Selfies are out, ‘posies’ are in

Chris Barry, Washington State University professor of psychology, holds examples of two kinds of photos — a selfie, on the left, and a posed photo, on the right. His study found that people reacted negatively to social media users with a lot of selfies and positively to those that posed for more pictures.

Those seeking social media acclaim may want to think twice before posting that selfie, according to new research conducted at Washington State University.

According to the study, those who post numerous selfies on social media are often regarded negatively by others, while the inverse is true of those who post posed pictures taken by another person, which researchers referred to as “posies.”

“It’s not so much focused on ‘what do your selfies tell others about your personality,’ it’s ‘how do others perceive you based on your selfies or what you post?’ ” said Chris Barry, WSU psychology professor and lead author of the study.

In the study, Barry said a group of undergraduates from the south were asked to fill out a questionnaire and gave researchers permission to use their 30 most recent Instagram posts. Those 30 posts were then shown to more than 100 WSU students who provided ratings of each Instagram account based on these 30 screenshots.

“Those who posted more selfies out of those 30 were rated as more lonely, lower self-esteem, less adventurous, less likeable,” Barry said. “But then the posies almost had an opposite effect on the ratings. … Those people were seen as more outgoing, more likable, more successful, more friend-worthy (and) having higher self-esteem.”

While these findings begin to paint the picture, Barry said there are likely more complicated mechanisms behind why people post and how those posts are perceived. For example, he said, this study excluded numerous other factors like captions and hashtags in favor of clearly illustrating the effect a picture has on its own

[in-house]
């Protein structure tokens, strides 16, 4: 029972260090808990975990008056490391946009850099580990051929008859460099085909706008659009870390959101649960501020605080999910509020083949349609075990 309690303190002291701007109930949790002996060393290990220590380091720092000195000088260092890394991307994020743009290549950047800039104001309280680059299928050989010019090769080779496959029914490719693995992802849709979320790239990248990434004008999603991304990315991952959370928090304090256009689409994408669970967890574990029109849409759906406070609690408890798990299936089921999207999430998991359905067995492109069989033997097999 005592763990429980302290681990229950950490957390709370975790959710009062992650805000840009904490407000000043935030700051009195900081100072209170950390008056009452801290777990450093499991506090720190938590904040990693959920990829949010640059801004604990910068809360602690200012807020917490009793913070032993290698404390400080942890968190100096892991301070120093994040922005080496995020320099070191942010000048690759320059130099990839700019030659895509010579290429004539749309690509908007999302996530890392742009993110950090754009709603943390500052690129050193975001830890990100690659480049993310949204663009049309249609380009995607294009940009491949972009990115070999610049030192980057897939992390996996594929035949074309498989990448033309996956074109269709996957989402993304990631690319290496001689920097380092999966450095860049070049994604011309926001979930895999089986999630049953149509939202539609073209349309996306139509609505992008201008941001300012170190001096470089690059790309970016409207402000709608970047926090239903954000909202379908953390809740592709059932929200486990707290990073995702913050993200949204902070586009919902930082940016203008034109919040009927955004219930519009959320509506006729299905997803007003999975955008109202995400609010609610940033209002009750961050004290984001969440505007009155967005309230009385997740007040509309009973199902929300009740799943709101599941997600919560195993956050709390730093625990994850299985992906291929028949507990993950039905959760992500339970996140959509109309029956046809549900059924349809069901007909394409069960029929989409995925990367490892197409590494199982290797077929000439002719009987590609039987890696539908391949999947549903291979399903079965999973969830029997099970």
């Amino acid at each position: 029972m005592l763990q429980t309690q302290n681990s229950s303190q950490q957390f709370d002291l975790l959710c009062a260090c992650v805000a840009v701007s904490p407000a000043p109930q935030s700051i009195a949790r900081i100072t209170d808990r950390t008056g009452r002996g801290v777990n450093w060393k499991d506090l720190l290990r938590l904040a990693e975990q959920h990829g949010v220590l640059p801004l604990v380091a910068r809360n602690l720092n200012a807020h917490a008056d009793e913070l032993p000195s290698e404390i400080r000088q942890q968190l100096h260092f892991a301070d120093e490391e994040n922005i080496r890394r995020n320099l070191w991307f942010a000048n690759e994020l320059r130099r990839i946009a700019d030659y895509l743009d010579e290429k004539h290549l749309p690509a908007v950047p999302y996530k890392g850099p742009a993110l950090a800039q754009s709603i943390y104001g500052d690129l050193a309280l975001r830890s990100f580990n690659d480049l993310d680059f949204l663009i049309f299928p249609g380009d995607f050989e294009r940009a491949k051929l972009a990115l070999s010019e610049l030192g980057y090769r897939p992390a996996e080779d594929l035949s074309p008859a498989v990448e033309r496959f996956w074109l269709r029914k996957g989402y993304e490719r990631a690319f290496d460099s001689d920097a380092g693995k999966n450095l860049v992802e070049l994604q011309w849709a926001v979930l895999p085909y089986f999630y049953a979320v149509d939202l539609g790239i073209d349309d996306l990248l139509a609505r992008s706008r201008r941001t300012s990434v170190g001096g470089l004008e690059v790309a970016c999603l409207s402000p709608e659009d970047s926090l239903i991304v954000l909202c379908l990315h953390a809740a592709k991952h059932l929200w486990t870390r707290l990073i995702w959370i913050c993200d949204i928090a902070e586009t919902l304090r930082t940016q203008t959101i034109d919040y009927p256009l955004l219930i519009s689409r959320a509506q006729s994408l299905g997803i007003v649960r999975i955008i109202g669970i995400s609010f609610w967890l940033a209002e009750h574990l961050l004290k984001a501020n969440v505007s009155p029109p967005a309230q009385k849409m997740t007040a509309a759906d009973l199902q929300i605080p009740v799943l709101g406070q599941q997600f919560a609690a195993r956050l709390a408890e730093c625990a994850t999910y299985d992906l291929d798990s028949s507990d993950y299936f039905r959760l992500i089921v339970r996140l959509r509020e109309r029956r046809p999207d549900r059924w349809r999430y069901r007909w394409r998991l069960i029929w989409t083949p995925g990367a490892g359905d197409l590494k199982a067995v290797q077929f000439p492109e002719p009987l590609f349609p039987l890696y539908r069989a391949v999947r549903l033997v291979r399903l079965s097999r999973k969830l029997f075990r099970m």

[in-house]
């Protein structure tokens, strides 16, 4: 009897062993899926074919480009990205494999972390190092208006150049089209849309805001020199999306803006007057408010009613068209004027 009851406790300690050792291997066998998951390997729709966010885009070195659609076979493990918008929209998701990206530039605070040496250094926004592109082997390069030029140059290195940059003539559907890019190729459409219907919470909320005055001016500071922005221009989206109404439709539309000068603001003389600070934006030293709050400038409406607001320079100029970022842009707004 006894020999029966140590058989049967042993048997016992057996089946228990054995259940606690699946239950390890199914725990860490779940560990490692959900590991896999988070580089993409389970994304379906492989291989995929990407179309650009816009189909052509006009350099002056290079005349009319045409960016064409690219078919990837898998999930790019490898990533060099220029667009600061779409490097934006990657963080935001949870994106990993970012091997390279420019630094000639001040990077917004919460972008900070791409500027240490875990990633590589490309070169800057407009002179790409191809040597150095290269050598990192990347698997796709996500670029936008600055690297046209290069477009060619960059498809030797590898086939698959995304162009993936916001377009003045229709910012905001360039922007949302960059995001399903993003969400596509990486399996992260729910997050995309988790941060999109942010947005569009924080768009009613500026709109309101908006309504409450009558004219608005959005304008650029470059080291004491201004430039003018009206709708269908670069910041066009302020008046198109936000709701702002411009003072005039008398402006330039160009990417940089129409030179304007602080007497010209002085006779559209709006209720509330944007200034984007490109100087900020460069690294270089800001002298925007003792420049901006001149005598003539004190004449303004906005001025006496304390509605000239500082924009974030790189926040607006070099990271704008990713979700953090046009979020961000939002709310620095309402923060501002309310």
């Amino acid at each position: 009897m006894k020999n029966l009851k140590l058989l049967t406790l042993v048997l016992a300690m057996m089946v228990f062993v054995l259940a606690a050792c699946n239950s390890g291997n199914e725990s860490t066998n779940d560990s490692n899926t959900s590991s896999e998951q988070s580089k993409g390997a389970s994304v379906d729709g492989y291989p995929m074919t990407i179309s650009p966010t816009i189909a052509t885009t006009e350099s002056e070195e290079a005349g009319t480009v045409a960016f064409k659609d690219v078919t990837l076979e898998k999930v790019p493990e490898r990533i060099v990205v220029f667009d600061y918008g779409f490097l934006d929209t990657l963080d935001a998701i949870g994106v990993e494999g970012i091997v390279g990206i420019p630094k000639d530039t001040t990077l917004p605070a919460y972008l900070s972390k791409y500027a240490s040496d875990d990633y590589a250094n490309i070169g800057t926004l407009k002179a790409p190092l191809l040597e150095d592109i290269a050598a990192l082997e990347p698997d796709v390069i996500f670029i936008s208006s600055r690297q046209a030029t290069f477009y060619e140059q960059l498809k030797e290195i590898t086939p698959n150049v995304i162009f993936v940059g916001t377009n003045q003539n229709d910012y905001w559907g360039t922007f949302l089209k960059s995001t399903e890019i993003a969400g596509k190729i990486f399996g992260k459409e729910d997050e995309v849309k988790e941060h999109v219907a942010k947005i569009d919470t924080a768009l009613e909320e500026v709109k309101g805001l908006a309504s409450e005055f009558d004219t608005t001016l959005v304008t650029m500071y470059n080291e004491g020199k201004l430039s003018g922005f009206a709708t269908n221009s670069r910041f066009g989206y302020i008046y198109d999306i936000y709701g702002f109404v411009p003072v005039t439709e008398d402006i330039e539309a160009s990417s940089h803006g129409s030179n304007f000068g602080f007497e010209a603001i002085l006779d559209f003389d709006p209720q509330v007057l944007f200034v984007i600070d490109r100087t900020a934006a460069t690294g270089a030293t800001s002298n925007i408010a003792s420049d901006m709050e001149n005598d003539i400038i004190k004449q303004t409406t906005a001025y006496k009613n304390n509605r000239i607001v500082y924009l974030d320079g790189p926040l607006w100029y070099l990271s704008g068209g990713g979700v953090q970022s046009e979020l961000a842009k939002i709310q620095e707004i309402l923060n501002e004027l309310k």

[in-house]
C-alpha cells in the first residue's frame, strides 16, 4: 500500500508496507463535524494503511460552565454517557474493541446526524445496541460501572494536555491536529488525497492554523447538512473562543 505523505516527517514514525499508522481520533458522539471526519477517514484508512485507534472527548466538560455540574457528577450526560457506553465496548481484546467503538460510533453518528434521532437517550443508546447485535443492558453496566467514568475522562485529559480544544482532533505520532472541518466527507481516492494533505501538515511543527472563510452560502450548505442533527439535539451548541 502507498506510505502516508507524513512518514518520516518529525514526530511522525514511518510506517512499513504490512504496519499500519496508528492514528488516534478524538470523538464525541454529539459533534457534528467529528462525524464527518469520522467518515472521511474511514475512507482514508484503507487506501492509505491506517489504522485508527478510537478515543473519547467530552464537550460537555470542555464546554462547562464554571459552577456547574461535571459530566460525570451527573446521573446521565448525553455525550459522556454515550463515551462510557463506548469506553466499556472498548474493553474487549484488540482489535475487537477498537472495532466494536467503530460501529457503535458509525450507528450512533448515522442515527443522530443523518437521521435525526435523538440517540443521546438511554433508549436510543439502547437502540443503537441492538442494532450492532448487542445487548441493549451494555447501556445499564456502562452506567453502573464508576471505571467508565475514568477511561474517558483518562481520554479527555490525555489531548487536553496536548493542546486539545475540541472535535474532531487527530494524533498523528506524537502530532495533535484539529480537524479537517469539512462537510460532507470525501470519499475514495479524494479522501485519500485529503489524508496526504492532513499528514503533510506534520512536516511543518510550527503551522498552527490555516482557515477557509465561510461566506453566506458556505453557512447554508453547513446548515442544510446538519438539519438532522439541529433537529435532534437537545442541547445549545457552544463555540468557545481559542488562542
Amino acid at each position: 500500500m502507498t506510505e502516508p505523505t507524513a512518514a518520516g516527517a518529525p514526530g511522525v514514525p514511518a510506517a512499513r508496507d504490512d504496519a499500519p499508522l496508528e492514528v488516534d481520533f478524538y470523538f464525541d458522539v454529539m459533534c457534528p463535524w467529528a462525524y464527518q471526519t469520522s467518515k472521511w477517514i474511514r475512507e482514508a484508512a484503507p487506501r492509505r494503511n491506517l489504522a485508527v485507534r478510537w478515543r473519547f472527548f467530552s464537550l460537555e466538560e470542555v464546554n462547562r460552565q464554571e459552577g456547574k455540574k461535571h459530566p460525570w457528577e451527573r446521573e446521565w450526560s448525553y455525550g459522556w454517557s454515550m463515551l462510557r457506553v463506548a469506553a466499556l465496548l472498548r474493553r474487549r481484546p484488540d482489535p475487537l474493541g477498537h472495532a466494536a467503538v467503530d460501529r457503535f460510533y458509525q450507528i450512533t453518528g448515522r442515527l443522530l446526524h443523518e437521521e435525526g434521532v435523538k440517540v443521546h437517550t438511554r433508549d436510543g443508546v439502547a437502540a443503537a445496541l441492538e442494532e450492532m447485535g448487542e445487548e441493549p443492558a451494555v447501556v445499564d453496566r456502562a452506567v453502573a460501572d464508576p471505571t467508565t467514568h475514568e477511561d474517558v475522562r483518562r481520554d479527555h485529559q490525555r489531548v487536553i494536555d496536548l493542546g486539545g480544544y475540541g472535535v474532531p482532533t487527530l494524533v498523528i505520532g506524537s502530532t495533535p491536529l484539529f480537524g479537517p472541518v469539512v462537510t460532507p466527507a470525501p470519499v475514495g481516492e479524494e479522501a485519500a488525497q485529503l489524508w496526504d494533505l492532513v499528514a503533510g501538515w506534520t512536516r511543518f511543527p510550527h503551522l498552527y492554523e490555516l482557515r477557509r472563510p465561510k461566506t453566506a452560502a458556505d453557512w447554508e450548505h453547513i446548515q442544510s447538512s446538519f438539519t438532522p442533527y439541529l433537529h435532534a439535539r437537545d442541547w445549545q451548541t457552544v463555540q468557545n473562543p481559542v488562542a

He said it is fair to presume that most people know the people who show up on their social media feeds and so could carry important context that informs their reaction to a given post.

“We purposely had students from different campuses in different parts of the United States rate them so that we could take familiarity out of it and just say, ‘do the pictures matter?’ ” he said. “In this case, the pictures matter — in reality, it’s going to be much more complex than that.”

In his study, Barry said the photos were also categorized under various themes. He said researchers found that posts emphasizing physical appearance — like a subject flexing in front of the mirror — were generally viewed more negatively, while those highlighting friendships were viewed more positively. He said this hints that the communicative theme of a post could play a pivotal role in how it’s perceived.

Barry said his next leg of research deals more with the perception of poster than the viewer but he expects the vein of study to continue. He said future experiments will likely try to tease out other pieces of the puzzle — whether factors like personal familiarity, or fame have some role to play in how a post is perceived.

“There’s just so many different reasons why people post what they post, but the point that seems to be coming more clear in the picture, at least in this initial study, is that it will play a role and how people evaluate you,” Barry said. “Audience is going to have a reaction — we’re gonna have a reaction — one way or the other.”

Scott Jackson can be reached at (208) 883-4636, or by email to

Recommended for you